In light of rising Sunni-Shia violence across the region, the Middle East is facing unprecedented instability, conflict, and rising extremism. Imagine adding nuclear weapons to an already dangerous equation. In violation of UN obligations, the Iranian regime has for years maintained an illegal nuclear program that experts widely believe is for the purpose of building a nuclear weapon. If successful, Iran will have triggered a regional nuclear arms race, sharply escalated tensions, and put the entire Middle East on the verge of a potentially catastrophic regional war.
A nuclear weapon would empower the Iranian regime to continue, with full immunity, to abuse human rights and suppress the pro-democracy movement. Since coming into power in 1979, the Iranian regime has been governed by a council of religious leaders who have imposed their strict, radical version of Islam on the country. As a result, the Iranian regime is one of the world’s worst abusers of human rights. In Iran, Christians are regularly imprisoned, women are executed by stoning for “adultery”, and gay citizens are publicly hanged. In the 1980s, the regime even ordered tens of thousands of Iranian children – roped together – to clear minefields.
A nuclear weapon would provide a protective shield behind which the Iranian regime will be able to expand its violent activities – including terrorism – across the Middle East. Iran is widely considered to be the world’s leading state sponsor of terrorism. Every year, Iran spends hundreds of millions and sends thousands of Iranian operatives to directly support terror groups across the region – providing funds, arms, training, and in-field guidance. This has included jihadists in Afghanistan and Iraq as well as Hezbollah in Lebanon and Hamas and Islamic Jihad in Gaza – all banned terror entities under Canadian law. All three have made significant use of suicide bombings. Since the Arab Spring, Iran has provided extensive military and financial support to the Assad regime’s brutal efforts in the Syrian civil war, which has now claimed more than 100,000 lives.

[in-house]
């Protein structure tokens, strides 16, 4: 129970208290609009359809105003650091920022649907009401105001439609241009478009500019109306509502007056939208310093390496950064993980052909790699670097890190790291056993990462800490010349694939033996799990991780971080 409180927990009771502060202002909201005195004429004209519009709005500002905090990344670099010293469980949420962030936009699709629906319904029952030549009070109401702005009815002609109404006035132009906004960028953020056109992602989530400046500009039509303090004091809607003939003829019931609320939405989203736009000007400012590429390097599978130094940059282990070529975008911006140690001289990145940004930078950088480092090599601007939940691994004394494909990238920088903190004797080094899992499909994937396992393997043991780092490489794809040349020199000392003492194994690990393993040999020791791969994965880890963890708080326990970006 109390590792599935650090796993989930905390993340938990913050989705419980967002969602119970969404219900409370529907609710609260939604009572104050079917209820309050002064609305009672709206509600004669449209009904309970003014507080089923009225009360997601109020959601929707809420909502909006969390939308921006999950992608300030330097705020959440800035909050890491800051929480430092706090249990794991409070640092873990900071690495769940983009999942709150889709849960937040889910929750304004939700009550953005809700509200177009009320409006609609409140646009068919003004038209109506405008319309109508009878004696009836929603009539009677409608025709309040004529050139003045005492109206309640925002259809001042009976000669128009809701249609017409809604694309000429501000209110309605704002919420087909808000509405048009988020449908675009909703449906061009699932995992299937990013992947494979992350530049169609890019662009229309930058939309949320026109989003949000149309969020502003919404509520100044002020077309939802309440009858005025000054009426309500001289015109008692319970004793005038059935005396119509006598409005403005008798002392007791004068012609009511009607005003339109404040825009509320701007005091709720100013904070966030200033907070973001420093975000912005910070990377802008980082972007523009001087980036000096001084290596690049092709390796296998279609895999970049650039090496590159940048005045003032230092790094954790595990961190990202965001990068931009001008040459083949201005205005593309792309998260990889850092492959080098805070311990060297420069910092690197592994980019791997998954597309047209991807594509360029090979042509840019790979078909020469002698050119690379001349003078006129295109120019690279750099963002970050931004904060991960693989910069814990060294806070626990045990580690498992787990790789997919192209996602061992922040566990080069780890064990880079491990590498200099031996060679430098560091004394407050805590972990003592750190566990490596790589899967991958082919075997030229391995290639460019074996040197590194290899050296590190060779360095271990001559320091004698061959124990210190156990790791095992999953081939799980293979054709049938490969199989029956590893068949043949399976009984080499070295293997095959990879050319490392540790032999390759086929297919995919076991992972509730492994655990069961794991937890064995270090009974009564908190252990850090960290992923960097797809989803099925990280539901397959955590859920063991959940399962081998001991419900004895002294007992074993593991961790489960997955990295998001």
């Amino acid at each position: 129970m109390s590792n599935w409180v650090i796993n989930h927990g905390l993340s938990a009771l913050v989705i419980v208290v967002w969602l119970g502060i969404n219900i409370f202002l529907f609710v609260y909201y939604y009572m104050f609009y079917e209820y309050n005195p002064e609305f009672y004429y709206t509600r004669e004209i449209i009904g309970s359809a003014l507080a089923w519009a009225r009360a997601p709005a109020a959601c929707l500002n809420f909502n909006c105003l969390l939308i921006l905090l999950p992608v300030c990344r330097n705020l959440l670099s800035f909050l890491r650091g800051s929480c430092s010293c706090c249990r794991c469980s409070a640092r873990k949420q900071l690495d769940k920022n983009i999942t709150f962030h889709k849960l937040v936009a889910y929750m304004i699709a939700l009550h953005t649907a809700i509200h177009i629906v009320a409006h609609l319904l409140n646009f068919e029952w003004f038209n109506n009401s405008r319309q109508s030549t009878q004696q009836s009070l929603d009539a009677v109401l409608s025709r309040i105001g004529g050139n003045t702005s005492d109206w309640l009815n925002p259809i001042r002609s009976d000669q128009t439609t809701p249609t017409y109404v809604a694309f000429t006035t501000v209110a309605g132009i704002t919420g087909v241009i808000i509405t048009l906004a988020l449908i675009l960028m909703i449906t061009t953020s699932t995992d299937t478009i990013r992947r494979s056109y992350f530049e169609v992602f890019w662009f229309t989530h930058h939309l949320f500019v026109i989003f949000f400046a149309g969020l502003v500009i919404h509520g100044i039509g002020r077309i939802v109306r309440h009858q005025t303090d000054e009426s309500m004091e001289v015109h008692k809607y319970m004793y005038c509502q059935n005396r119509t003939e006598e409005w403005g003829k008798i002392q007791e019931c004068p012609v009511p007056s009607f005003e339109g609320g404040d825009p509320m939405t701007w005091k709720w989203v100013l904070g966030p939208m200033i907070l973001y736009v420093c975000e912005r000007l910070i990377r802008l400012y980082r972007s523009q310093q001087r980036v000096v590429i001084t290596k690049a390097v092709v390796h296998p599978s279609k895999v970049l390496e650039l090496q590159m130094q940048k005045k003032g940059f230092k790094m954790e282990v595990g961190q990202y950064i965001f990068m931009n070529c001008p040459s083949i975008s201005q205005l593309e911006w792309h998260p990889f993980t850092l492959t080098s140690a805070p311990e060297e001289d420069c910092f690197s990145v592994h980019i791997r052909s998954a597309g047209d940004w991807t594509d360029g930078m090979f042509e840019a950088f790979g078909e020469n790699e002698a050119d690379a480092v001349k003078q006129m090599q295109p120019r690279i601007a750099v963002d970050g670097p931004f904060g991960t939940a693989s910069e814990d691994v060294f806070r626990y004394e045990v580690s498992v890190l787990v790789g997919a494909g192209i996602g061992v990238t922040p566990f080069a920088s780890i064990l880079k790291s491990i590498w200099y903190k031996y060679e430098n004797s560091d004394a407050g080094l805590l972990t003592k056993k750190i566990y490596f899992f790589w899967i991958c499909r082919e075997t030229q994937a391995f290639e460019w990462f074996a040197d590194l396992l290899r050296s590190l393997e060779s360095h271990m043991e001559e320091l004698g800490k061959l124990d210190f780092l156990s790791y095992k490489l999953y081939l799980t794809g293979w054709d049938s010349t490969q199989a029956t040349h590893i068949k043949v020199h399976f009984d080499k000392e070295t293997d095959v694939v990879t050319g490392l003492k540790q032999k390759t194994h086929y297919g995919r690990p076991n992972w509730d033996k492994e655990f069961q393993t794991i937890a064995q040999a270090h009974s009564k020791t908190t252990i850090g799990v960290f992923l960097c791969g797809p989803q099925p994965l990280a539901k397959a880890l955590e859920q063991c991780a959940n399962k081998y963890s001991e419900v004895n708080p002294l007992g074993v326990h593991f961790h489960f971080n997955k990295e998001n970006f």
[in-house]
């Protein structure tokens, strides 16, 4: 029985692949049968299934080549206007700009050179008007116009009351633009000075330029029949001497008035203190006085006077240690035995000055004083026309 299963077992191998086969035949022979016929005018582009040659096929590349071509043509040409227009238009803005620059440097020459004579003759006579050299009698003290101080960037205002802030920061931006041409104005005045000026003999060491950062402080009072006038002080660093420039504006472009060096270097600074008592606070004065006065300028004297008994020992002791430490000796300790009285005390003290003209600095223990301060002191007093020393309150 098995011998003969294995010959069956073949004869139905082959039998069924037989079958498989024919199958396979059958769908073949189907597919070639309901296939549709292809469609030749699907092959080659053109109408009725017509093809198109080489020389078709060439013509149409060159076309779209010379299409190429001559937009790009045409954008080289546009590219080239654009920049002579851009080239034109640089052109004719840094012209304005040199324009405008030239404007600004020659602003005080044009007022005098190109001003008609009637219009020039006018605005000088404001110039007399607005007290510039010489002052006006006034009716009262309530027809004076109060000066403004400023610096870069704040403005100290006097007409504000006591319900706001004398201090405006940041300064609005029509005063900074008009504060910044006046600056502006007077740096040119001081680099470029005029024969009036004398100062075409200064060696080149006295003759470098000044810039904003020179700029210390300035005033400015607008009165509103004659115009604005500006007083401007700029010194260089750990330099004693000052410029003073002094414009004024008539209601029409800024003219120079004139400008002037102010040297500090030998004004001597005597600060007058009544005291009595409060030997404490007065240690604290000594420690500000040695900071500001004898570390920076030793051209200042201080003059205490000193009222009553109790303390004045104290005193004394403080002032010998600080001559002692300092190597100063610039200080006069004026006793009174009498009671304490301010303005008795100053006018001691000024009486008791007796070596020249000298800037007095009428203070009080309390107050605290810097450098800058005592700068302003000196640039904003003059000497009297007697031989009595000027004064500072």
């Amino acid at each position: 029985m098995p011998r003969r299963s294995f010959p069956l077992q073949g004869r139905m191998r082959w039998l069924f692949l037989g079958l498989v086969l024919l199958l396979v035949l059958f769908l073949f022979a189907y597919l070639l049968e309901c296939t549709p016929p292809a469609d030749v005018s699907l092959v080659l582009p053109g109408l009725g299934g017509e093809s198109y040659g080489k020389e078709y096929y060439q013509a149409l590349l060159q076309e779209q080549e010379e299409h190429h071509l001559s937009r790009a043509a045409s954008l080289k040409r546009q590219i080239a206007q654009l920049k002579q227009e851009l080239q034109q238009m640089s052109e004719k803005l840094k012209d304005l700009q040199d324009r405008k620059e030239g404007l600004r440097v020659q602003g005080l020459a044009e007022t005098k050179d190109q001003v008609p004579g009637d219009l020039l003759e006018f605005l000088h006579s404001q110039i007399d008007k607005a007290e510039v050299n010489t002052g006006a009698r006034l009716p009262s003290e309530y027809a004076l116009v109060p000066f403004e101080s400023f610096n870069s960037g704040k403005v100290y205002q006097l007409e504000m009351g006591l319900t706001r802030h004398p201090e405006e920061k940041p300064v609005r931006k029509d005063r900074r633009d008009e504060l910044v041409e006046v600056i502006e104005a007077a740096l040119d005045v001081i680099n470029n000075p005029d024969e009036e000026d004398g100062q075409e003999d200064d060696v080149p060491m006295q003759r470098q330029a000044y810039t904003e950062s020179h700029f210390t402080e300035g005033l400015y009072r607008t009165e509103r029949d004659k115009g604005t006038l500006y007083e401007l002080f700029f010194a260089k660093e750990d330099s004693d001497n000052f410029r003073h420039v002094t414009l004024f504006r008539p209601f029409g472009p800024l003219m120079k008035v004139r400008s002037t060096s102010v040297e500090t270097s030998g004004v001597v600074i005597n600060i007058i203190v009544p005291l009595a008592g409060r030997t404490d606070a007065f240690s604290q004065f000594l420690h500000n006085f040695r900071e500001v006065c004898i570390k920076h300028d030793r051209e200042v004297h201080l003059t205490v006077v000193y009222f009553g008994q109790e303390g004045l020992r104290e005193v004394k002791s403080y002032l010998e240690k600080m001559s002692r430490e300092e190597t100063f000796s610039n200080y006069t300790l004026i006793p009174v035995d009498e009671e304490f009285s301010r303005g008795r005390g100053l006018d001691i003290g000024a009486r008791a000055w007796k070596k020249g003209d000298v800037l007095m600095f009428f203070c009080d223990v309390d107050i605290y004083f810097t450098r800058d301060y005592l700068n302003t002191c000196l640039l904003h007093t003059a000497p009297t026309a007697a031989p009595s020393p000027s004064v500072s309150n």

A nuclear weapon would position the Iranian regime – perhaps the most extremist in the world – as a permanent, existential threat to Israel. The Iranian regime has suggested that 9-11 was caused by the United States government, and stated that Israel is a ‘cancer’ and a ‘rotting corpse’ that will soon be removed from the Middle East. The Iranian leadership is also on record as stating that Iran cannot be deterred from a future nuclear war. Former Iranian President Hashemi Rafsanjani has openly stated that Israel is a “one-bomb country” that would be instantly destroyed with a single warhead, while a full-scale war would “just produce damages in the Muslim world.” This is due to the fact that Israel is densely populated and geographically small – only some two-thirds the area of Vancouver Island.